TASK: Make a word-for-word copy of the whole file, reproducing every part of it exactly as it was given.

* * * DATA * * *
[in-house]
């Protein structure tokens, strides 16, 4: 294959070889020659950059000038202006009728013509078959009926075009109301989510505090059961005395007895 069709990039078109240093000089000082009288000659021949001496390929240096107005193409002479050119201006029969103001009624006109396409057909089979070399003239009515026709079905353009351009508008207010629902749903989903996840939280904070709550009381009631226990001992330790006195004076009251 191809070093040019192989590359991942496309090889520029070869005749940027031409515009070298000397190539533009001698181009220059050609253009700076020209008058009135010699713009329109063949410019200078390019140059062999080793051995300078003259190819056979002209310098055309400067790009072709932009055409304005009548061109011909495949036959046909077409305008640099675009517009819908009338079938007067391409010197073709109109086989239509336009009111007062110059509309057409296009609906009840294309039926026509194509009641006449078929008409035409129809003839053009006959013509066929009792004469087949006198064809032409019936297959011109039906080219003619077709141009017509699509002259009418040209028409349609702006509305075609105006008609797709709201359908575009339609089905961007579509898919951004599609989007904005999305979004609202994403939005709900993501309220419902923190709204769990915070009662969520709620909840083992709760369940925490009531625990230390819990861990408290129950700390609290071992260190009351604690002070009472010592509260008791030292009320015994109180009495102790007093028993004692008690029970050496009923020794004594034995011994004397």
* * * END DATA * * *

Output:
[in-house]
């Protein structure tokens, strides 16, 4: 294959070889020659950059000038202006009728013509078959009926075009109301989510505090059961005395007895 069709990039078109240093000089000082009288000659021949001496390929240096107005193409002479050119201006029969103001009624006109396409057909089979070399003239009515026709079905353009351009508008207010629902749903989903996840939280904070709550009381009631226990001992330790006195004076009251 191809070093040019192989590359991942496309090889520029070869005749940027031409515009070298000397190539533009001698181009220059050609253009700076020209008058009135010699713009329109063949410019200078390019140059062999080793051995300078003259190819056979002209310098055309400067790009072709932009055409304005009548061109011909495949036959046909077409305008640099675009517009819908009338079938007067391409010197073709109109086989239509336009009111007062110059509309057409296009609906009840294309039926026509194509009641006449078929008409035409129809003839053009006959013509066929009792004469087949006198064809032409019936297959011109039906080219003619077709141009017509699509002259009418040209028409349609702006509305075609105006008609797709709201359908575009339609089905961007579509898919951004599609989007904005999305979004609202994403939005709900993501309220419902923190709204769990915070009662969520709620909840083992709760369940925490009531625990230390819990861990408290129950700390609290071992260190009351604690002070009472010592509260008791030292009320015994109180009495102790007093028993004692008690029970050496009923020794004594034995011994004397």